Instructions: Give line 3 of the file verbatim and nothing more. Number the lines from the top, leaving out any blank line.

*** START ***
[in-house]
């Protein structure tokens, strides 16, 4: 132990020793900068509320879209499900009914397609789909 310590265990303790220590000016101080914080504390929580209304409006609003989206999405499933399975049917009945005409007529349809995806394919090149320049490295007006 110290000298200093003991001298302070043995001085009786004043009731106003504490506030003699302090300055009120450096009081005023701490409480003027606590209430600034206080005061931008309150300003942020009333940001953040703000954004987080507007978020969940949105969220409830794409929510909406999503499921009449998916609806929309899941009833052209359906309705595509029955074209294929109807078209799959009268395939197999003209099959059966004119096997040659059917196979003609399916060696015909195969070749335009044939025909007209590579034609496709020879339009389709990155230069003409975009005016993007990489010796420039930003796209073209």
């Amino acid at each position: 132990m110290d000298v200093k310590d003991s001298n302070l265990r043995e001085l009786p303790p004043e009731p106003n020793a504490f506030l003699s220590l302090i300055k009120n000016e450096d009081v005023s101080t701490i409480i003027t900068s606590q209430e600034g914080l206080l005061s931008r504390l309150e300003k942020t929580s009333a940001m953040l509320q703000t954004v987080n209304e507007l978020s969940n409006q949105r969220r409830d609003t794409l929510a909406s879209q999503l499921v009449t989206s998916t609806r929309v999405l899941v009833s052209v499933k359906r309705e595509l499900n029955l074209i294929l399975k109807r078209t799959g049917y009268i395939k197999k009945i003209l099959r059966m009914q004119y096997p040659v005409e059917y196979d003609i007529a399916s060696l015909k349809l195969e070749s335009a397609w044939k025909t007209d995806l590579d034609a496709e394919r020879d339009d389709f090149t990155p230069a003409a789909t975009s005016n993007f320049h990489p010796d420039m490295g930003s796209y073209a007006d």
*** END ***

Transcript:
């Amino acid at each position: 132990m110290d000298v200093k310590d003991s001298n302070l265990r043995e001085l009786p303790p004043e009731p106003n020793a504490f506030l003699s220590l302090i300055k009120n000016e450096d009081v005023s101080t701490i409480i003027t900068s606590q209430e600034g914080l206080l005061s931008r504390l309150e300003k942020t929580s009333a940001m953040l509320q703000t954004v987080n209304e507007l978020s969940n409006q949105r969220r409830d609003t794409l929510a909406s879209q999503l499921v009449t989206s998916t609806r929309v999405l899941v009833s052209v499933k359906r309705e595509l499900n029955l074209i294929l399975k109807r078209t799959g049917y009268i395939k197999k009945i003209l099959r059966m009914q004119y096997p040659v005409e059917y196979d003609i007529a399916s060696l015909k349809l195969e070749s335009a397609w044939k025909t007209d995806l590579d034609a496709e394919r020879d339009d389709f090149t990155p230069a003409a789909t975009s005016n993007f320049h990489p010796d420039m490295g930003s796209y073209a007006d």